higher education

MAP Grants On Their Way To Illinois Universities

Apr 28, 2016
Jenna Dooley

Illinois' Comptroller says universities will soon receive stopgap MAP grant money.

Leslie Munger says the Illinois Student Assistance Commission sent $164 million dollars in grant vouchers to her office. 

Munger says her office turned around the payments immediately, but she also calls on lawmakers to approve a long-term solution.

“It is critical that they now finish the job and pass a comprehensive balanced budget that allows us to keep our promises not only to students,” Munger said in a news release.

Jenna Dooley / WNIJ

Governor Bruce Rauner today is approving a compromise between Republicans and Democrats that sends emergency money to public universities.

    

But that compromise doesn’t mean the two parties are getting along any better.

This state money is coming just as Chicago State University had said it would close its doors Friday.

The top House Republican Jim Durkin says it took Chicago State’s closing to get Democrats and House Speaker Michael Madigan to quit playing games.

Illinois college students will march for higher education funding and MAP grants in Springfield next week.

At least 60 students plan to take part in the march. That’s according to the march’s Facebook event.

The “March for MAP” was created by a University of Illinois Springfield student. The event was inspired by the legislature's failure to override Governor Bruce Rauner’s veto to a bill to fund MAP grants.

Many Illinois community colleges and universities will not cover low-income tuition waivers in the fall, unless they get state money.

    

That's the message from higher education leaders to the state's 125,000 students who are eligible for the monetary assistance program, or MAP, grants.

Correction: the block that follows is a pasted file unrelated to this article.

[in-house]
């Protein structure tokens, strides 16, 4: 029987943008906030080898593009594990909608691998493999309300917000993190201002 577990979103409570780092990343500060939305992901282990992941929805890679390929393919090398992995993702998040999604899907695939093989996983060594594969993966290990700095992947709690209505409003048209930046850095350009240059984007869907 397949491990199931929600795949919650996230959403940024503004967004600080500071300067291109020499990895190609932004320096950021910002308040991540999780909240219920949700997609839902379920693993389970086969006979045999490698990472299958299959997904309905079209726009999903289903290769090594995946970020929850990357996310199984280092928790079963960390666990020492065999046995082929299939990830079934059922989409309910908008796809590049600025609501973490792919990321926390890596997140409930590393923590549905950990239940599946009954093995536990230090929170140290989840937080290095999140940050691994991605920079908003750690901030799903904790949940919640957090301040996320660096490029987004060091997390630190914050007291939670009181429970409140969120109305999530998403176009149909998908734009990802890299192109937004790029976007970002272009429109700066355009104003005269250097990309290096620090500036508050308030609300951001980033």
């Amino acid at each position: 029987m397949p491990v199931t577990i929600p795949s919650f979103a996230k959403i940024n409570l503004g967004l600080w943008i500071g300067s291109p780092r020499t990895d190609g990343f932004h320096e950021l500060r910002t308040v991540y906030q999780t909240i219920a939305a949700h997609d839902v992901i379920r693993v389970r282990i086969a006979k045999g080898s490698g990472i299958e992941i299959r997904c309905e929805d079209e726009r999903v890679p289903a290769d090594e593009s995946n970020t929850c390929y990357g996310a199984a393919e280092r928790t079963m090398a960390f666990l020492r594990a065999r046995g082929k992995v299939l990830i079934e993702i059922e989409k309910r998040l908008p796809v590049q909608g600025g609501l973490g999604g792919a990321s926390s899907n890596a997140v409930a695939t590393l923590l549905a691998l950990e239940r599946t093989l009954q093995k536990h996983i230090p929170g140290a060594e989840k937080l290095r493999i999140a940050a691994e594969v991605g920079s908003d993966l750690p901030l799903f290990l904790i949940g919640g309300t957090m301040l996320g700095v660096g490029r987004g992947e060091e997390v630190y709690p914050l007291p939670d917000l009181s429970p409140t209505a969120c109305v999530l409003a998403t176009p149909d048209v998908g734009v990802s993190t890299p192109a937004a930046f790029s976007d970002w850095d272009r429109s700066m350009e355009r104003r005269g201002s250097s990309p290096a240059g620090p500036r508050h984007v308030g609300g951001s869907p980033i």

Public colleges and universities that have so far covered the cost for MAP students are sounding the alarm that they may not continue.

Higher Education Leaders Discuss Budget Fears In Springfield

Mar 10, 2016
State of Illinois

Illinois lawmakers heard Thursday from an assortment of higher education leaders asking for funding.

They used terms like “starving,” “dismantling” and “economic suicide” as they tried to persuade state senators to find some way to heal the budget impasse. 

One of the last witnesses was Eric Zarnikow, director of the state agency that runs the Monetary Award Program. MAP grants help needy college kids with tuition.

Zarnikow quoted his mother, who he says always warned him not to eat the seed corn.

WIUM

Higher education continues to be caught in Illinois lawmakers' political crossfire.

And not just because the House failed to override a veto of legislation that would have allowed at least SOME funding for the first time in eight months.

Lawmakers spent most of yesterday debating how to pay for Illinois' colleges and universities --- with nothing material to show for it by the time they'd adjourned.

Then, once the Capitol cleared out, an evening email from House Speaker Michael Madigan's spokesman, Steve Brown announcing a "new compromise effort."

Illinois Board of Higher Education

The budget that Gov. Bruce Rauner proposed this week recommends a 16 percent cut to higher education. This year's proposed cut sounds gentler than the 32 percent reduction Rauner recommended last year. But instead of being spread across higher education, virtually all of the pain would fall upon the state's universities.